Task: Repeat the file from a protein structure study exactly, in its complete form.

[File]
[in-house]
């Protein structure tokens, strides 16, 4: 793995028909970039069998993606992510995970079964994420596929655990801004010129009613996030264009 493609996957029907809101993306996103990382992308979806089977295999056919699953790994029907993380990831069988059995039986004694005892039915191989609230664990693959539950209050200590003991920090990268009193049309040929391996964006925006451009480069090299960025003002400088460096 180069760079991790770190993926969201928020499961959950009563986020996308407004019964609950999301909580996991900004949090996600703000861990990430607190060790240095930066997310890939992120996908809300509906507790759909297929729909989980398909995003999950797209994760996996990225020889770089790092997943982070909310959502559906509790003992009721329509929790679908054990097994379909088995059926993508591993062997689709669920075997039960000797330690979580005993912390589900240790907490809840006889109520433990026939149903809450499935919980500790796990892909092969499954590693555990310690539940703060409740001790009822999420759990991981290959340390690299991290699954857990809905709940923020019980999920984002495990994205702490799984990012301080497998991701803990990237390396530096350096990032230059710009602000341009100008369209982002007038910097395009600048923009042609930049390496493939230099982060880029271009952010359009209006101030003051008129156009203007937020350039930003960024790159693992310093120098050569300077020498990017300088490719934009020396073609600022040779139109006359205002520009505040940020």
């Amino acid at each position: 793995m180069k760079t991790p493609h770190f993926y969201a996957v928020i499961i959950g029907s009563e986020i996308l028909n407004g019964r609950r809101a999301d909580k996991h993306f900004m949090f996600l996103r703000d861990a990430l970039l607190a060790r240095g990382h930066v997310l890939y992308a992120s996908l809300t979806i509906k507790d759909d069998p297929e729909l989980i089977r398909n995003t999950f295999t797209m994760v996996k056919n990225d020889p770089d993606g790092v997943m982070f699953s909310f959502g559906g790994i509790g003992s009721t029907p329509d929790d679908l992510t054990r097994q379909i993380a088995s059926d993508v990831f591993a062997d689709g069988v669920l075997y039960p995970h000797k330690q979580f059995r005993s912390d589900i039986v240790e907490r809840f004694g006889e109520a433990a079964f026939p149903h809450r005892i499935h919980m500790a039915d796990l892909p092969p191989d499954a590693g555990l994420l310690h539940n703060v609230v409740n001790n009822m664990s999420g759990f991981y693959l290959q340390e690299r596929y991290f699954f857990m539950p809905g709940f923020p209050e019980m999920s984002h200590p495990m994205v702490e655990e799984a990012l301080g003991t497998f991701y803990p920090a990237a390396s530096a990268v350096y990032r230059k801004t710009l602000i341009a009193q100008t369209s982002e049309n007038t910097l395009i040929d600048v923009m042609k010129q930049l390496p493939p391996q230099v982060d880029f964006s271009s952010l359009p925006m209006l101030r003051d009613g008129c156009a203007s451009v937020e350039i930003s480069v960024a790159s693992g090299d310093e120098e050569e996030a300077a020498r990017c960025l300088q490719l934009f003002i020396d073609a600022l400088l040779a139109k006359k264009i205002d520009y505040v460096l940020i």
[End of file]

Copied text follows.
[in-house]
């Protein structure tokens, strides 16, 4: 793995028909970039069998993606992510995970079964994420596929655990801004010129009613996030264009 493609996957029907809101993306996103990382992308979806089977295999056919699953790994029907993380990831069988059995039986004694005892039915191989609230664990693959539950209050200590003991920090990268009193049309040929391996964006925006451009480069090299960025003002400088460096 180069760079991790770190993926969201928020499961959950009563986020996308407004019964609950999301909580996991900004949090996600703000861990990430607190060790240095930066997310890939992120996908809300509906507790759909297929729909989980398909995003999950797209994760996996990225020889770089790092997943982070909310959502559906509790003992009721329509929790679908054990097994379909088995059926993508591993062997689709669920075997039960000797330690979580005993912390589900240790907490809840006889109520433990026939149903809450499935919980500790796990892909092969499954590693555990310690539940703060409740001790009822999420759990991981290959340390690299991290699954857990809905709940923020019980999920984002495990994205702490799984990012301080497998991701803990990237390396530096350096990032230059710009602000341009100008369209982002007038910097395009600048923009042609930049390496493939230099982060880029271009952010359009209006101030003051008129156009203007937020350039930003960024790159693992310093120098050569300077020498990017300088490719934009020396073609600022040779139109006359205002520009505040940020």
């Amino acid at each position: 793995m180069k760079t991790p493609h770190f993926y969201a996957v928020i499961i959950g029907s009563e986020i996308l028909n407004g019964r609950r809101a999301d909580k996991h993306f900004m949090f996600l996103r703000d861990a990430l970039l607190a060790r240095g990382h930066v997310l890939y992308a992120s996908l809300t979806i509906k507790d759909d069998p297929e729909l989980i089977r398909n995003t999950f295999t797209m994760v996996k056919n990225d020889p770089d993606g790092v997943m982070f699953s909310f959502g559906g790994i509790g003992s009721t029907p329509d929790d679908l992510t054990r097994q379909i993380a088995s059926d993508v990831f591993a062997d689709g069988v669920l075997y039960p995970h000797k330690q979580f059995r005993s912390d589900i039986v240790e907490r809840f004694g006889e109520a433990a079964f026939p149903h809450r005892i499935h919980m500790a039915d796990l892909p092969p191989d499954a590693g555990l994420l310690h539940n703060v609230v409740n001790n009822m664990s999420g759990f991981y693959l290959q340390e690299r596929y991290f699954f857990m539950p809905g709940f923020p209050e019980m999920s984002h200590p495990m994205v702490e655990e799984a990012l301080g003991t497998f991701y803990p920090a990237a390396s530096a990268v350096y990032r230059k801004t710009l602000i341009a009193q100008t369209s982002e049309n007038t910097l395009i040929d600048v923009m042609k010129q930049l390496p493939p391996q230099v982060d880029f964006s271009s952010l359009p925006m209006l101030r003051d009613g008129c156009a203007s451009v937020e350039i930003s480069v960024a790159s693992g090299d310093e120098e050569e996030a300077a020498r990017c960025l300088q490719l934009f003002i020396d073609a600022l400088l040779a139109k006359k264009i205002d520009y505040v460096l940020i």